@Jamwanda2 on Saturday: The mountain is high . . .
@Jamwanda2 on Saturday
Back in 1926, America witnessed the clash of two African-African American giants — then they were called Negroes — over the notion of Negro Art.
Was Negro Art a separate creative tradition with distinct Afro-American canons, or just a small, tender offshoot of Eurocentric artistic mainstream?
On the one side was George S. Schuyler, arguing that claims of Negro-Art “was mere hokum”, or pretentious nonsense in modern parlance.
On the other side was Langston Hughes, leader of the Harlem Renaissance who maintained that Negro Art existed, and stood apart as a distinct, independent tradition with its own laws and sensibilities.
Those denying it existence, and seeking to insert it within the Western mainstream were treacherous, and running away from themselves, hoping for acceptance in white world.
Did they not know that “no great poet has ever been afraid of himself”?
Nothing homo Africanus
This cosmic clash [in black cosmos of course] had been provoked by one Freda Kirchwey, editor of the Nation. Kirchwey had mailed to Langston Hughes a copy of “The Negro-Art Hokum”, an essay which George Schuyler had penned in the same year, then as editor of the African-American newspaper, The Pittsburgh Courier.
The essay vigorously dismissed the notion of a separate African-American artistic or literary tradition and sensibility, running on its own canons. Schuyler aggressively wrote: “. . . to suggest the possibility of any such development [of Negro Art] among the ten million coloured people in this republic [United States of America] is self-evident foolishness.”
There was nothing peculiarly Homo Africanus about any form of art produced by Aframericans; in fact nothing African about it, for the “Aframerican is merely a lampblacked Anglo-Saxon”.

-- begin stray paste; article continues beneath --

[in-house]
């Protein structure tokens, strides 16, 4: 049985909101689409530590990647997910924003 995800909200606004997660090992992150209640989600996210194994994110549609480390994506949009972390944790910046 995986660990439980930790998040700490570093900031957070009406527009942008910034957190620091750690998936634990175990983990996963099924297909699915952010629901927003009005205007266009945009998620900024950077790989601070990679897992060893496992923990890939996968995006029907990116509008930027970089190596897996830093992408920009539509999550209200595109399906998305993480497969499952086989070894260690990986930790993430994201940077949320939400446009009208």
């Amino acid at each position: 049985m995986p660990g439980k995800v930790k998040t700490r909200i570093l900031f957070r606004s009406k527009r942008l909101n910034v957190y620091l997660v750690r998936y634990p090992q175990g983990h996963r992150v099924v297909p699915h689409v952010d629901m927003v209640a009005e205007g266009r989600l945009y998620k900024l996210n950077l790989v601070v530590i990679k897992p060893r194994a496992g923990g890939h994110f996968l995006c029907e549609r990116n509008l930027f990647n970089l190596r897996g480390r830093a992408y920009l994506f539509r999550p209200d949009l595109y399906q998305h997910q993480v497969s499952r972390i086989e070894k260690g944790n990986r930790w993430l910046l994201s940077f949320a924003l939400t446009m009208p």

Just plain American
Mordantly added Schuyler: “If the European immigrant after two or three generations of exposure to our schools, politics, advertising, moral crusades, and restaurants becomes indistinguishable from the mass of Americans of the older stock (despite the influence of the foreign-language press), how much truer must it be of the sons of Ham who have been subjected to what the uplifters call Americanism for the last three hundred years. Aside from is colour, which ranges from very dark brown to pink, your American Negro is just plain American. Negroes and whites from the same localities in this country talk, think, and act about the same.”
The article was quite colourful [you can check it out on Google], and was heavily laced with examples, references and anecdotes to fortify its single-minded conclusion.
It could only trigger an equally vigorous reposte, which is exactly what Langston Hughes provided.
I want to be white
Responded Langston Hughes, in an equally acerbic tone: “One of the most promising of the young Negro poets said to me once, “I want to be a poet — not a Negro poet, “ meaning, I believe, “I want to write like a white poet”; meaning subconsciously, “I would like to be a white poet”; meaning behind that, “I would like to be white.”
And I was sorry the young man said that, for no great poet has ever been afraid of being himself.
And I doubted then that, with his desire to run away spiritually from his race, this boy would ever be a great poet.